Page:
The main traditional colors of Northwest Indian art are
black and red. Black is the primary color used in the formline which is
the outline for the body of the subject. The formline is discussed
further in the article about the shapes
of Northwest Indian art. Although Native artists use
commercial paint these days, black color was derived from charcoal,
graphite or lignite coal in the old days.
The secondary elements of the subject are usually painted red. Red colors were derived from red ochre and hematite minerals before the days of paint.
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Many pieces of Northwest Indian art use only these two colors to achieve that characteristic Northwest Native look. A fine example is the raven and bear carving below left by Albert Joseph of the Squamish First Nation.
---Northwest Indian Art -------- Northwest Indian Art
------------ Raven & Bear Carving -------- Bald Eagle Carving ------------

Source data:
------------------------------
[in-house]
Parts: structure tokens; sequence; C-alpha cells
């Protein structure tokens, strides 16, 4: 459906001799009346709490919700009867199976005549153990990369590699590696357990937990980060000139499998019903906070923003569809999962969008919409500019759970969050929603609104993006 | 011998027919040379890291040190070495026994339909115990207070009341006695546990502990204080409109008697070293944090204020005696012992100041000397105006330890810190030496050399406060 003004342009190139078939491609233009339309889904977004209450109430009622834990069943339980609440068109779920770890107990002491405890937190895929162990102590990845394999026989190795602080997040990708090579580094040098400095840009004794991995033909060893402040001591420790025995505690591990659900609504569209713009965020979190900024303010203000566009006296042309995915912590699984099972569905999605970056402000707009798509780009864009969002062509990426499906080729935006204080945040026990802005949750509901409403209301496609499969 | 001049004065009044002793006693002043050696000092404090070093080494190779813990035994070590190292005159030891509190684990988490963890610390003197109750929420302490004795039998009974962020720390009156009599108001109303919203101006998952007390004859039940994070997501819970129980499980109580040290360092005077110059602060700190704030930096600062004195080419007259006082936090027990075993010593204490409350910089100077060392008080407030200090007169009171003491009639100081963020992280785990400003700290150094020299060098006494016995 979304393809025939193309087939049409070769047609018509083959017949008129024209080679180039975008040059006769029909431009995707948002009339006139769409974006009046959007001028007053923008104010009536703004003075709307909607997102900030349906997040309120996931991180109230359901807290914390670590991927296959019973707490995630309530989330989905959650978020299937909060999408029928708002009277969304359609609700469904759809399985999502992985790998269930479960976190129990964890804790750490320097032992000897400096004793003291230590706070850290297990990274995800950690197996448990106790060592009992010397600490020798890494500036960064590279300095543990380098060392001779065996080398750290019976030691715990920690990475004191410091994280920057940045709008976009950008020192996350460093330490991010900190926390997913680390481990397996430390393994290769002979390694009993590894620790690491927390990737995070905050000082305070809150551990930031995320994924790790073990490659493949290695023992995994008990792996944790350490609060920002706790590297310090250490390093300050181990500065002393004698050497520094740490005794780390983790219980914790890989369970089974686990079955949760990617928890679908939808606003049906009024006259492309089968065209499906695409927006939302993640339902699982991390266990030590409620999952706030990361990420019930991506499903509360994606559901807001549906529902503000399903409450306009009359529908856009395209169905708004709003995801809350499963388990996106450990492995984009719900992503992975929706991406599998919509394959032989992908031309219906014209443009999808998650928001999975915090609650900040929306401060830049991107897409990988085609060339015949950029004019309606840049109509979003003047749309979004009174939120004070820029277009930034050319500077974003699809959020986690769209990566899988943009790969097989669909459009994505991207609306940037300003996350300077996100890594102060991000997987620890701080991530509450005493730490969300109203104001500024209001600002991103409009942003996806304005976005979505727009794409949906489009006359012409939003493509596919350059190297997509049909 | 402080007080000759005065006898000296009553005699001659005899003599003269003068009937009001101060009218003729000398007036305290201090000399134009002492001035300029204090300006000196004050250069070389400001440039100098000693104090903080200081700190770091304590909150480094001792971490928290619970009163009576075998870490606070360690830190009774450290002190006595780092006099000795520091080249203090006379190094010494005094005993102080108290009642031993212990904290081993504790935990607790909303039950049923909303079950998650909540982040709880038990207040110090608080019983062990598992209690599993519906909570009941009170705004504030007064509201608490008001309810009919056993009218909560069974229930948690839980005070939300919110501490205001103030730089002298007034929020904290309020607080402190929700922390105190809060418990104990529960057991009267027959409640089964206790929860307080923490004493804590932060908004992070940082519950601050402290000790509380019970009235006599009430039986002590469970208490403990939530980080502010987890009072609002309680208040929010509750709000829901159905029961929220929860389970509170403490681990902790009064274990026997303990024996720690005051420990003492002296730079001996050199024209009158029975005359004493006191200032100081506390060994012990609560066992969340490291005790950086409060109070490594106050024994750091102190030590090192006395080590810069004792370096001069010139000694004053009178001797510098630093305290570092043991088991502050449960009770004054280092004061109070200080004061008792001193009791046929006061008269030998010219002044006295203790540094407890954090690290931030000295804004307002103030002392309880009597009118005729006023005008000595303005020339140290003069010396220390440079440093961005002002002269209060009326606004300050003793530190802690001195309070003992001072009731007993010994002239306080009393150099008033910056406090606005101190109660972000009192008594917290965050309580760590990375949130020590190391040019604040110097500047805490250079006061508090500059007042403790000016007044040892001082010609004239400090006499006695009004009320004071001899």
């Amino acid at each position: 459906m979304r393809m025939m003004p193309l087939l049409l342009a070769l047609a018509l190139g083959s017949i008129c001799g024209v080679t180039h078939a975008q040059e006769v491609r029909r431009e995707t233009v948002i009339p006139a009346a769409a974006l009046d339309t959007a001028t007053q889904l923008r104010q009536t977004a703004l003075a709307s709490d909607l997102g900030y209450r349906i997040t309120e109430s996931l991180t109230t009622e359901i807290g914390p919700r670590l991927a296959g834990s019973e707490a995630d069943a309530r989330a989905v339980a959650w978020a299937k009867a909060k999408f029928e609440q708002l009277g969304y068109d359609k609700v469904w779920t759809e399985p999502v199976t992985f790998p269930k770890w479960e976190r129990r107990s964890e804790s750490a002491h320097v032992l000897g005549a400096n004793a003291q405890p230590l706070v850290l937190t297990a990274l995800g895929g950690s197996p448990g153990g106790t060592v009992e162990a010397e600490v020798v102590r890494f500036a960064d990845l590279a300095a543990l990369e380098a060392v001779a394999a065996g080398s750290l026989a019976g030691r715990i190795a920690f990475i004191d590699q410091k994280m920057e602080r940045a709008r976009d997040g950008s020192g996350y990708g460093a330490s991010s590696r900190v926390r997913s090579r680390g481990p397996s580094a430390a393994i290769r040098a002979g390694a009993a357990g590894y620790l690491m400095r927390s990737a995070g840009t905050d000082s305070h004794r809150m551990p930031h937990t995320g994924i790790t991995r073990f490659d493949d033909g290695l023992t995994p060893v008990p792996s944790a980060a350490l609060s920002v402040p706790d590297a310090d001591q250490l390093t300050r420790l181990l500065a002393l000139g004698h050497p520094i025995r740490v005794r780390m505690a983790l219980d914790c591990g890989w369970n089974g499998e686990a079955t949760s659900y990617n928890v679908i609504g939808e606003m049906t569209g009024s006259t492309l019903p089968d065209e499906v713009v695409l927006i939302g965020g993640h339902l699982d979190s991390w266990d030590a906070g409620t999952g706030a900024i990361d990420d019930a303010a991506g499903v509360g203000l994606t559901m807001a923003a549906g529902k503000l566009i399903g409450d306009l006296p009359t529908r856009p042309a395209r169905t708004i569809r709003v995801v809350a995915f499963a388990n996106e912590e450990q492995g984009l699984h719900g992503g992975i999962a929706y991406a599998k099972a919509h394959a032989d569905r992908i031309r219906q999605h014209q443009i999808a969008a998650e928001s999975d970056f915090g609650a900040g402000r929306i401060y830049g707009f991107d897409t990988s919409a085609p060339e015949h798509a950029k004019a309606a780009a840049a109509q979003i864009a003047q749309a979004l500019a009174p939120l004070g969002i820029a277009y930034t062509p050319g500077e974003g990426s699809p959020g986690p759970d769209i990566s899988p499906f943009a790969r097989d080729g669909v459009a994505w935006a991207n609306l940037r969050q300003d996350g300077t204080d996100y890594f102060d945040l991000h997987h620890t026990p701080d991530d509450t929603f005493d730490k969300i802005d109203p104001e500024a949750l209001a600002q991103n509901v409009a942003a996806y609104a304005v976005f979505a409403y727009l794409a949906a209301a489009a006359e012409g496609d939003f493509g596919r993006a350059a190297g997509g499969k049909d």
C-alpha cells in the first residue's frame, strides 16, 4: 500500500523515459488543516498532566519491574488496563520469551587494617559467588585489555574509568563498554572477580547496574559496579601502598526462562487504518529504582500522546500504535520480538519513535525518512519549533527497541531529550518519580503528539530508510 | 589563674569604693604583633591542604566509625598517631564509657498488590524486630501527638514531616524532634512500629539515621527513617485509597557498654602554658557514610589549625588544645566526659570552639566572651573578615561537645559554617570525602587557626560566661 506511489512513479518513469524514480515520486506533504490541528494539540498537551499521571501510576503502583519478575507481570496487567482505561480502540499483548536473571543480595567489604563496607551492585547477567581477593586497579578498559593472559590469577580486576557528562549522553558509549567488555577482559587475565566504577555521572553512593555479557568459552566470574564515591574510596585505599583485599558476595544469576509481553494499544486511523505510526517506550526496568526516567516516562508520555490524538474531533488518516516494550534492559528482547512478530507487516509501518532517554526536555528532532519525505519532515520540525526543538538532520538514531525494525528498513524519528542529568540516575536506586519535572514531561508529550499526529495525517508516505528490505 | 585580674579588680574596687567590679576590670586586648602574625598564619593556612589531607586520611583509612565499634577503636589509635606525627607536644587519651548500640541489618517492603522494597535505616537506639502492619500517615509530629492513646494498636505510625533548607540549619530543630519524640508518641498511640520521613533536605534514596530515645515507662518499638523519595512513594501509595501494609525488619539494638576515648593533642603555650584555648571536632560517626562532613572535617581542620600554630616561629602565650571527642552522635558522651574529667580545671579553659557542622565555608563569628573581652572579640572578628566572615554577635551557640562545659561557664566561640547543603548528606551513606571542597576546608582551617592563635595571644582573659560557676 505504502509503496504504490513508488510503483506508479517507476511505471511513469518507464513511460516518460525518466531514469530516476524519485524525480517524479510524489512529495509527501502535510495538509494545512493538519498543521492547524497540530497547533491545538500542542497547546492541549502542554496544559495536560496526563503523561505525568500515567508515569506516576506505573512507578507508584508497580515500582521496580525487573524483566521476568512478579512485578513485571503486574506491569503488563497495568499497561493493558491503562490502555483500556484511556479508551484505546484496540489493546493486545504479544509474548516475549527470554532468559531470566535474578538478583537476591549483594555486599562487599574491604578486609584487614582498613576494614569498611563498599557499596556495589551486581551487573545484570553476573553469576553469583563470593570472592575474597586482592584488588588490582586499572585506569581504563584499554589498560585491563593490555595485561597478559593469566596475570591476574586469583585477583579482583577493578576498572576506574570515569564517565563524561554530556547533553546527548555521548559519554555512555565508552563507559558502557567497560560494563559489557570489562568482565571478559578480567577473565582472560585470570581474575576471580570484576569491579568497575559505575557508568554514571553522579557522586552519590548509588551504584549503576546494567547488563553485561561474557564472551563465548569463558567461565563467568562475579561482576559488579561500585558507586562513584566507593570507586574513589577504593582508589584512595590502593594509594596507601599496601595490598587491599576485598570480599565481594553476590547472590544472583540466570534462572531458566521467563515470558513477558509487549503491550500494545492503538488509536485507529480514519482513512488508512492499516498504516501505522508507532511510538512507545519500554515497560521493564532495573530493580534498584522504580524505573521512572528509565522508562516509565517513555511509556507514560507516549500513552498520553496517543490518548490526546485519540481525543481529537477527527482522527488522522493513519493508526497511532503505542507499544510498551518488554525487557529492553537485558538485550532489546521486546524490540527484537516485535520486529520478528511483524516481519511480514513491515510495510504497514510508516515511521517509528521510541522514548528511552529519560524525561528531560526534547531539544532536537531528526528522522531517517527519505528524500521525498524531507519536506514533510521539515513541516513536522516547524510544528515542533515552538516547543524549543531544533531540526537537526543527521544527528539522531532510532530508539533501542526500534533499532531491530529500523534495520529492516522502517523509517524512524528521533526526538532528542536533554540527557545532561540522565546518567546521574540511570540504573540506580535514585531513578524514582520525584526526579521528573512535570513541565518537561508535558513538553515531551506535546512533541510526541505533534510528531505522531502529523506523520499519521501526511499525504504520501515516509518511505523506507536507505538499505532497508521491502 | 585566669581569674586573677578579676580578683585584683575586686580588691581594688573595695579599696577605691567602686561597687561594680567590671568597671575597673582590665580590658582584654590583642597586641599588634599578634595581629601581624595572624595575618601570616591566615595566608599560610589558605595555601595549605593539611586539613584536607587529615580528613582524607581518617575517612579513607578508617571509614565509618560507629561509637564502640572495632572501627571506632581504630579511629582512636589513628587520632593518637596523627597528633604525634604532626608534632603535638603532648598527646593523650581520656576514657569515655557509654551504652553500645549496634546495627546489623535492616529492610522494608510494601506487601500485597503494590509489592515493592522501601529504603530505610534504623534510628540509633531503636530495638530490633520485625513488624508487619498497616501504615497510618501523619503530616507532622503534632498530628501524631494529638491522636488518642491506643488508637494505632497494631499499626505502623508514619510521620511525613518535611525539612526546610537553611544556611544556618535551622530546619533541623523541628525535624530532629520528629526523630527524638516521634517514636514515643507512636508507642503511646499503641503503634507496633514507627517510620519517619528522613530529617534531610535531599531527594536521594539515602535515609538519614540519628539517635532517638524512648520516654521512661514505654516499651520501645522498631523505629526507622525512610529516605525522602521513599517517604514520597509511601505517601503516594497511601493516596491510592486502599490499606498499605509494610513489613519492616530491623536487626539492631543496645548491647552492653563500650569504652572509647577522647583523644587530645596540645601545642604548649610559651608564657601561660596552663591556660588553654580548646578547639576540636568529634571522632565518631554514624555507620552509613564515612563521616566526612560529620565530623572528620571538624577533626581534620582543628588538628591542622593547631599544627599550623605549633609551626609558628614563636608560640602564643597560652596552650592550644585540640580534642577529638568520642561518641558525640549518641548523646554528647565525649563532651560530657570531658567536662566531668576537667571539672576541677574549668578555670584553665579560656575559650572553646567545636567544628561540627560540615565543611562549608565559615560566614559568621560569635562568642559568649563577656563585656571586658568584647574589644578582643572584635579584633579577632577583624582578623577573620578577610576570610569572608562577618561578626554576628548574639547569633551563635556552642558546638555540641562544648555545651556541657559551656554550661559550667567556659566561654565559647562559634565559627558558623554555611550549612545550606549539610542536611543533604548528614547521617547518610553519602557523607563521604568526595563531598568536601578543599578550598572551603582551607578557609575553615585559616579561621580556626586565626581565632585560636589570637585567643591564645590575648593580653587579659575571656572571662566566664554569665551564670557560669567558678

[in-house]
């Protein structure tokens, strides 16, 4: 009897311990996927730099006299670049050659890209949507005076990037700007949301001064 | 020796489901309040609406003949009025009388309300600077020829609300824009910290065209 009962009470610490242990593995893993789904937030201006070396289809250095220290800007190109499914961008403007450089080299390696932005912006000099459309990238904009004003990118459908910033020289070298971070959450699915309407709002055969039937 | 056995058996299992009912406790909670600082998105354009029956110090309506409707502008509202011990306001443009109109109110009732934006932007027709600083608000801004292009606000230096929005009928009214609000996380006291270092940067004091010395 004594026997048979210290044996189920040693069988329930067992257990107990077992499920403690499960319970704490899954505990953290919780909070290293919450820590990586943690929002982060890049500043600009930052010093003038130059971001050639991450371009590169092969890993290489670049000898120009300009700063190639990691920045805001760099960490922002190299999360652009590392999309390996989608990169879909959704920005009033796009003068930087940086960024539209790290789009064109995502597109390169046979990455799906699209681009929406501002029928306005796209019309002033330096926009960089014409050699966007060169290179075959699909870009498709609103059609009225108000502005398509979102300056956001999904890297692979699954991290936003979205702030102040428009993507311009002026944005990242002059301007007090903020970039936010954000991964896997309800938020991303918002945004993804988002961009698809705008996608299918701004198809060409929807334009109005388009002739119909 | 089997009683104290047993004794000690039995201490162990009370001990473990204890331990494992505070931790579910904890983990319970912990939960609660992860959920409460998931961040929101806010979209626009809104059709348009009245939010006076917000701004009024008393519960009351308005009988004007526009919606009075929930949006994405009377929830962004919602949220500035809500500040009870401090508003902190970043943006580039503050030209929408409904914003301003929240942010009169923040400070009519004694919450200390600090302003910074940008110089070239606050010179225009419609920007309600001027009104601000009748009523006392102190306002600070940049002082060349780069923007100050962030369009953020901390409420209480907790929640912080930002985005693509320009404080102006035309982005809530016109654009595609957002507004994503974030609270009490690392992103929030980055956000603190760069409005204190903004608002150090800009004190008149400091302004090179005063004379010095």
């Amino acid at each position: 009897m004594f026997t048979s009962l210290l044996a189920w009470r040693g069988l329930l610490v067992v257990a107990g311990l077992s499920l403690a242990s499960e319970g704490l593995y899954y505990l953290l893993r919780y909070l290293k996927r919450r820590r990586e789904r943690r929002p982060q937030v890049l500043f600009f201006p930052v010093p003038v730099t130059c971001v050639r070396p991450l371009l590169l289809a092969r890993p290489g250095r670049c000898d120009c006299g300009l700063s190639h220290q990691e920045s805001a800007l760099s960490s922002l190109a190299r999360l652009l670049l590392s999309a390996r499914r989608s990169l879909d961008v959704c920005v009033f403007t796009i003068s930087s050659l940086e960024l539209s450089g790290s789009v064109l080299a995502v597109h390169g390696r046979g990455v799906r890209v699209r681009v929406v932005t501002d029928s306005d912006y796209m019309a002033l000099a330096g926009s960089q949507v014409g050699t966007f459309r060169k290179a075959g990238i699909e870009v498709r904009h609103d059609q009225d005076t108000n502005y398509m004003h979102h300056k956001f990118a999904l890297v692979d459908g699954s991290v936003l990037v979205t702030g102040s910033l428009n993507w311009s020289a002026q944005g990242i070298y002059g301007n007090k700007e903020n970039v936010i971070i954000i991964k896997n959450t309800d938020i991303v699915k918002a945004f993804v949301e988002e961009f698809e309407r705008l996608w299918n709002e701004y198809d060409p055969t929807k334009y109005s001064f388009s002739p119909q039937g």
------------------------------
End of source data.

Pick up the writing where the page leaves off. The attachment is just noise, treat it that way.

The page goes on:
course, many Northwest Native artists also use additional colors to add
final touches to their artwork. A tertiary color often used as a filler
is blue-green where the shades can range from pure blue all the way to
pure green. This was an influence from the Northwest Native artists
from the northern regions of the Pacific Northwest.
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In the past, black was painted first, then red and any tertiary colors came last. In many instances, black and red colors were painted on wood before any carving was started since these two colors were usually put on the plane surface of the piece. Any tertiary colors like blue-green, yellow or white were added in after carving. This method was thought to be more practical for the artist. However, most Northwest Native artists today carve first and paint later. Clear shoe polish or oil is then applied to carvings to give an extra shine to the surfaces.
Northwest Indian artists are producing some stunning artwork these days. Imagine such a piece displayed in your home. See Northwest Indian art carvings or Northwest Indian art prints at very affordable online prices at Free Spirit Gallery.
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